Dragonfly Song is Junior fiction and what I would describe as “legendary history”, i.e. it draws on what we know of real history, but also invokes the stuff of legends, in this case those of Bronze Age Greece/Crete, and includes at least a hint of magic.
The book tells the story of Aissa, the daughter of a priestess-queen who is cast out at birth and must learn to survive in life’s school of hard knocks. Later, she is selected by lot as a tribute to the Minoan kingdom of Crete where she must learn to “dance with the bulls” — or die.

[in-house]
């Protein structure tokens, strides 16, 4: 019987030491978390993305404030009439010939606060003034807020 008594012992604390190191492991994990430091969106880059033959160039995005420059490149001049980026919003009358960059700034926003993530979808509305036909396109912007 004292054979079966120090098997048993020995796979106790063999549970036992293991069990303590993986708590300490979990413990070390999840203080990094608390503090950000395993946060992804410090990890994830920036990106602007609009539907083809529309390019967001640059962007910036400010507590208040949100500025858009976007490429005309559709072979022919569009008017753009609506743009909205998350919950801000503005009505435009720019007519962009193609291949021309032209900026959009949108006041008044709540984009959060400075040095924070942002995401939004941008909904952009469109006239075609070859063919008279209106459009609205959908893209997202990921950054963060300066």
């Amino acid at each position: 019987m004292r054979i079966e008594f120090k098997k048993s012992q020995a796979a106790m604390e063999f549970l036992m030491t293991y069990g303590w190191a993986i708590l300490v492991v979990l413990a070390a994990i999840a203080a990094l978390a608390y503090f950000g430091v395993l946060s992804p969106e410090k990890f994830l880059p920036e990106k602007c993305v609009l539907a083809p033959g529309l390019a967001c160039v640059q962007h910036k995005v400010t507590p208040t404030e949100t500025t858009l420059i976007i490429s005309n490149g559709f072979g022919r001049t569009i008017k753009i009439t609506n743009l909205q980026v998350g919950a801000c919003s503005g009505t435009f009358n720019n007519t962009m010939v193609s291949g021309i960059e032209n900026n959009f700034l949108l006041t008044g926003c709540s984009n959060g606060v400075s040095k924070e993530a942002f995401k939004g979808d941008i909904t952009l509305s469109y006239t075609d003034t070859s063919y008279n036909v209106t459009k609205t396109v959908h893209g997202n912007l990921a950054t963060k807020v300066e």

The story is well written and well researched, but what makes it special is the “voice” and character of Aissa. I also loved the way the story is told, in a mix of prose and poetry — or at least prose that is poetic in form. It’s also a book with a great deal of what I call “heart”, which comprises both the integrity of the characters and the emotional depth of the story.
In short, I think Dragonfly Song is wonderful: I loved it.
If you enjoy historical fiction by writers such as Rosemary Sutcliff or Gillian Bradshaw, or fantasy works such as those by Patricia McKillip, Philip Pullman’s The Golden Compass, or my own Thornspell, then you may enjoy Dragonfly Song, too.
I read the AU/NZ paperback edition, 393 pp, published by Allen & Unwin (2016.) I purchased my own copy rather than reading one made available by the publisher or author.